| i have a pair of***atiels,that are having babies for the
| now.and a first for me.
| the male is clipped, and the female is not. Now that they
| babies.2 so far. i am wondering should i clipped or not.
| i asked my friends . the ones that i got the birds from.
| didn't do any good. One friend clipped and the other don't
| myself i rather not clipped at all. but there must be
| clipping, since some people goes for it. so could somebody
else tell me
| what is the best thing to do, please & thank you
The wing clipping issue is always a heated one... from both
personally clip some of my birdies for their own safety, and
some others for
behavioural reasons and others rarely get clipped and some
other never get
Safety: aside from inexperienced, spooked flyers smashing to
injury), we have a house full of birds (from canaries to
macaws) and I know
landing or flying in the wrong cage and it's *chomp!* Also,
when our kids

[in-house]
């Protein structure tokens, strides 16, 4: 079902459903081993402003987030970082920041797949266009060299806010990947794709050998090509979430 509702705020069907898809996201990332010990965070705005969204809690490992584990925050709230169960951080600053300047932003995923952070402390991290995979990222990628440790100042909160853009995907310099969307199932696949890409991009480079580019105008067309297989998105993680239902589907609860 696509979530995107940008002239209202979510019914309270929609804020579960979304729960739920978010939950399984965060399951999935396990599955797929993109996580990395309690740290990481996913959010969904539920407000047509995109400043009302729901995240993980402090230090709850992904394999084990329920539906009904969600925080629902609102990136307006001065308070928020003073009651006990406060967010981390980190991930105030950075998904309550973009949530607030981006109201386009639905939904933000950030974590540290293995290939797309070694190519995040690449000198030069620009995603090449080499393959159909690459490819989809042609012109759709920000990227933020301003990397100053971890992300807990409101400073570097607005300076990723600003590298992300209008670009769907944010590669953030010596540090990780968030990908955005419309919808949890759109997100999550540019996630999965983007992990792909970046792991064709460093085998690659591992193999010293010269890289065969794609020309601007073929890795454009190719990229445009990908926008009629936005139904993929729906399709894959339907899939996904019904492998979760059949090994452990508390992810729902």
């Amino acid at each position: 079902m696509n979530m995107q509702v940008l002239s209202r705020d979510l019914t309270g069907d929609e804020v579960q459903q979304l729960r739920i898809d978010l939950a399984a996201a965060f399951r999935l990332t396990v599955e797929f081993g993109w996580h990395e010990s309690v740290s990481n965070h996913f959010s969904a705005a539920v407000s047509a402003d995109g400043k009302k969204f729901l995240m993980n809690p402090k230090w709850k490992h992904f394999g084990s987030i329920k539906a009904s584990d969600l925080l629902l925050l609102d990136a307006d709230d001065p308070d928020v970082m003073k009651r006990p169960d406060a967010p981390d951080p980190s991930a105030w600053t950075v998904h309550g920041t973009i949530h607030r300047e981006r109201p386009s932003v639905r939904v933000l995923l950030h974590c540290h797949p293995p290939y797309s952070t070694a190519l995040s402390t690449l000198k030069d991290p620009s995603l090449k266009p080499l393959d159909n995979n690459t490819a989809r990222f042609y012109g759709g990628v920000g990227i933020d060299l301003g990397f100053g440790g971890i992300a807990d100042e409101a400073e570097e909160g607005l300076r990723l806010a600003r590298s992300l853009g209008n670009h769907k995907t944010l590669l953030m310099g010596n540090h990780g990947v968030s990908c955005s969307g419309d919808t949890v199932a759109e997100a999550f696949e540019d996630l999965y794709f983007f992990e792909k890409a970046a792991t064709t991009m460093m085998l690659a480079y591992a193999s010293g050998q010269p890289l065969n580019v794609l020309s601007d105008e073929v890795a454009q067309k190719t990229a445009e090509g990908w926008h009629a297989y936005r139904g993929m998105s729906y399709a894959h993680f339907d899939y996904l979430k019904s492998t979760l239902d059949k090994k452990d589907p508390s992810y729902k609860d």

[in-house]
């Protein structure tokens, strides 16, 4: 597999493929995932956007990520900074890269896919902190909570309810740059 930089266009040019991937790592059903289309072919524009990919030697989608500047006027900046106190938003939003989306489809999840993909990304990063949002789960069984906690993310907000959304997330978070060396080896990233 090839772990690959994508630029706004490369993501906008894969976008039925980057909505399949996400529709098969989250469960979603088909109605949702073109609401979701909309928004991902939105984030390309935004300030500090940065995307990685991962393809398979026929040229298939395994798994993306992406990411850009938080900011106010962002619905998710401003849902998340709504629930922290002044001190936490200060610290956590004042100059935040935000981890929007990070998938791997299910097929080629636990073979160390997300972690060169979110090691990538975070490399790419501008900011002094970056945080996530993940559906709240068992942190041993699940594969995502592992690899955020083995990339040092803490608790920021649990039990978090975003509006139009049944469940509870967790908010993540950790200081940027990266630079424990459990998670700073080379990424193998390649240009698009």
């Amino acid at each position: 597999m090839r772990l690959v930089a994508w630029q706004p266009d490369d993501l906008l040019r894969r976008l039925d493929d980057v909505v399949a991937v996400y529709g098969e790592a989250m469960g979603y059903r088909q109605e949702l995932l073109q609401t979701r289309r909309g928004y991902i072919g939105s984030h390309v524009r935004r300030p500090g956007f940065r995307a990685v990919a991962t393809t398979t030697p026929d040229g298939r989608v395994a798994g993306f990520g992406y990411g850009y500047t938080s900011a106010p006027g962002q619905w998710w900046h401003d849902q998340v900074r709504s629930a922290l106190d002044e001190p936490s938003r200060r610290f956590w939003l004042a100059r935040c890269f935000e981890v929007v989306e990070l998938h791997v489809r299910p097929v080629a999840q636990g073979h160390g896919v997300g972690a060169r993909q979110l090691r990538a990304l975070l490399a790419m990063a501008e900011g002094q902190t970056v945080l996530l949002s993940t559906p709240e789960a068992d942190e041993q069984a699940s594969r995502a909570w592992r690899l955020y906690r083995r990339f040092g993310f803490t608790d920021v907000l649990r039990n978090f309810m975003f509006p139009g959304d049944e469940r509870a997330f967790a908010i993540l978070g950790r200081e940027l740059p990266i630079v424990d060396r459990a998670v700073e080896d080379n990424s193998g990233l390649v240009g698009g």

are here, open doors and windows are always an issue.
Behaviour: We have a few "less than friendly", bossy birds
that if fully
fligthed would not think twice about attacking other
birds/people if given a
Some of our breeders rarely get clipped as they are pretty
much in their
flights all the time. And others, like the canaries or
finches, never get clipped.
Some people will argue that birds are "meant to fly" ... but
they forget to
add "... in their natural habitat, away from cages, etc."
Other people will
argue that their fully flighted birds have never crashed
walls/windows/mirrors ... well, good for them, some other
people do not want
to take that risk.
For the reasons mentioned above, I choose to clip my
birdies. If you can
provide a fully secure environment for your fully flighted
bird, and if your
bird doesn't have any behavioural issues then keep it
flighted. If not, then
a light clip is in order.
- - - -
to email reply, my isp is not birdpoop, it's ameritech.net
"Once I wept for I had no shoes. Then I met a man with no
feet, so I took his
shoes. I mean, it wasn't as if he was going to need them.